Thursday, February 5, 2009
Multi-point Pespective III
“Looking is a gift, but seeing is a power. “ - Jeff Berner
Today it was off to the Wood Center (UAF’s student activity center) to lounge around plush couches, chatting with passer-bys, snoozing or eating pizza, which are all invaluable skills to hone. But seriously, students are assigned to first complete a rough of whatever view they choose - in accordance with their own respective abilities - in their sketchbooks, which I approve while making the rounds. The class winds up pretty scattered throughout the building, as there are multiple perspectives ranging from simple to complex (given the unique architecture of this building), enough variety to accommodate the range of talents. Some need to scale back a bit when they take on too much of a challenge, still others need to be poked along into persevering with what might start to unravel on their paper. The in-class exercise mirrors the first critique piece in that I’m looking for a setup with two walls, the ceiling and the floor present to some degree in their drawing. They are given the remainder of today's class to complete a finished 18x24" drawing on good paper, while I constantly monitor their progress (and constantly tank up on coffee)
After two 45-minute long sessions - I always enforce taking a breather as breaks are good to clear the head and reassess the work-in-progress - we lined up all the draawing pads along a wall and did a cursory review. Comments are made keeping in mind the elements that should be emphasized or corrected for the Interior piece, and I stress again the importance of time-management when tackling the take-homes.
I was really blown away at the exponential growth rate in their grasp of perspective just over the last two weeks. I have a strong hunch that regardless of the approach, the end result of improvement will come about just as a result of simply doing lots and lots of work. There are a couple individuals who are getting flat-out pissed off at their efforts, which is good, as they are rising to the challenge, not giving up, and keep at it until it clicks. That said, there was some impressive results on display after today's outing - the bar is set high for next week.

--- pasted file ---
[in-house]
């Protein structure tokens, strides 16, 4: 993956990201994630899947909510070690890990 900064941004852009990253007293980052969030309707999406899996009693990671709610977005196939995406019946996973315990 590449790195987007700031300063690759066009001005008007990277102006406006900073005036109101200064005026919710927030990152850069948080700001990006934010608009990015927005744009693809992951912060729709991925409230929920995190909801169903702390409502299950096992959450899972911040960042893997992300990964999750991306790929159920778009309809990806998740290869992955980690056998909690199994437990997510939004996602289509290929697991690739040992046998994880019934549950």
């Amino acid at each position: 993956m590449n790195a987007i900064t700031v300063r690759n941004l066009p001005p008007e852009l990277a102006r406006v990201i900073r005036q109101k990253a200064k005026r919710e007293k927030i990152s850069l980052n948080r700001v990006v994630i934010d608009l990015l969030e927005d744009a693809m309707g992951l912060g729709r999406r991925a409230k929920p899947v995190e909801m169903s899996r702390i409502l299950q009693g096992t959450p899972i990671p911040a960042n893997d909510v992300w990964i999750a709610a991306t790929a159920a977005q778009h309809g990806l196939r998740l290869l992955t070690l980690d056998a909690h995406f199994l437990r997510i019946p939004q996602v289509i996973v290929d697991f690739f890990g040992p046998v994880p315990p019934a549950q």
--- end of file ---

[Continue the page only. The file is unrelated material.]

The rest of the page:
As an aside, this exercise also can aid in them getting over any inhibitions at public displays of their activity. The “cone of silence” that springs up like a force field around a working artist is a reflexive adaptation that really comes in handy while tuning out reality in any number of situations. I dimly recall some studies they did on brain-mapping areas of activity that when tasked with concentrating while a steady low-level buzz of conversation is going on in the background actually helps to focus. At least that’s one theory why I camp out at cafes and the occasional pub with my sketchbook, uh, “working”.
Also today I tied up any loose ends with some slackers who didn’t have their thumbnails done by the previous session for the upcoming critique, also triple-checking that everyone knows what’s expected of their weekend piece. For a handful of the students it came as a relief to announce this was the last day of formal perspective exercises - at least until I reminded them it's now an expected integral part of all the remaining assignments. Also a reminder that tomorrow is a "First Friday" and they have to make at least one of the three that will take place during this semester (sketching a favorite piece from an exhibition along with notes taken from talking with the creator of said piece), And another reminder that next week we will begin to play around with value (artsy-fartsy for "shading") and will need to bring compressed charcoal and related supplies (like fixative) to class with them. Tuesday's critique will in all likelyhood take the entire class time, as it will be spent teaching about how to judge art as much as reviewing the works up on the wall.